With embellishments that range from Aboriginal textile art, gum leaf stencils, organza Sturt’s Desert Peas flowers, Sydney Opera House appliqué and pleated silk gum nut hats, the influences of Australia’s expansive natural landscape and rich indigenous culture on Linda Jackson’s work are far from subtle. Her career in fashion took off during the 1970s with the famed Flamingo Park, a fashion label and boutique by Jackson and fellow Australiana enthusiast Jenny Kee.
During the 1980s, post-Flamingo Park, Linda began to focus on her own solo projects with in-depth research trips throughout Australia, including visits to the Utopia Station in Central Australia, the red heart of the land. There Jackson worked with local Aboriginal communities to develop unique batik prints, returning to the city to launch her own label “Bush Couture”. Jackson worked to keep her garments locally made with natural fibres and incorporating traditional techniques of appliqué, patchwork, painting and hand-printing. The importance of sustainability was something Jackson has always remained conscious of, long before the concept was widely practiced, or even considered.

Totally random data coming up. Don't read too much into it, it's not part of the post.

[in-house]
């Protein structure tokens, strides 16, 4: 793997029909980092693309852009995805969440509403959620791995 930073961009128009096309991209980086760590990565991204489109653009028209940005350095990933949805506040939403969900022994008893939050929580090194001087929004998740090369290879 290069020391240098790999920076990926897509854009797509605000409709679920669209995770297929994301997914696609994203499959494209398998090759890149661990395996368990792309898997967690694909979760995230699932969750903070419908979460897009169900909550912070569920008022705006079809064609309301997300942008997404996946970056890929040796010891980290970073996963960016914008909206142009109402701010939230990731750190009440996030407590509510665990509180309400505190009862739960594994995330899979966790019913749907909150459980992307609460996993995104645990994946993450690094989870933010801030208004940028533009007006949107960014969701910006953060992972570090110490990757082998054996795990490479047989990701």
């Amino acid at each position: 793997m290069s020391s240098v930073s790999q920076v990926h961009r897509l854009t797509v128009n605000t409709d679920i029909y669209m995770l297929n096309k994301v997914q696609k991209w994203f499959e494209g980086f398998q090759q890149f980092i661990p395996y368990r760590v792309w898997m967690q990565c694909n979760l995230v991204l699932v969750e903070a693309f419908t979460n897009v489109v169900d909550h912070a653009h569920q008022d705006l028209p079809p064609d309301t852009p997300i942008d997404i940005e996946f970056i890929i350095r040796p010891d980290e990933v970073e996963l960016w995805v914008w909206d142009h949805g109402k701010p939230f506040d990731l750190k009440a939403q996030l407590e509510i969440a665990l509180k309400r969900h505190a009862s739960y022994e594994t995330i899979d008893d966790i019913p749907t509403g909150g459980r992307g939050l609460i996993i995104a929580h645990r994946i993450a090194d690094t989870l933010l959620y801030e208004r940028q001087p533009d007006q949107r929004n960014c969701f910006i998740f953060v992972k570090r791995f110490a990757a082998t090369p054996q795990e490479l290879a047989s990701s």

After closing Bush Couture in the mid-1990s Jackson set off to further her relationship with the Australian natural environment and its inhabitants, living in remote parts of Australia including Western Australia, the Northern Territory and Far North Queensland. She also extended her travels exploring other indigenous art traditions, including Africa, India, New Zealand and Asia, interpreting each culture with her own unique vision.
A retrospective of the work of Linda Jackson appropriately opened on Australia Day at the National Gallery of Victoria.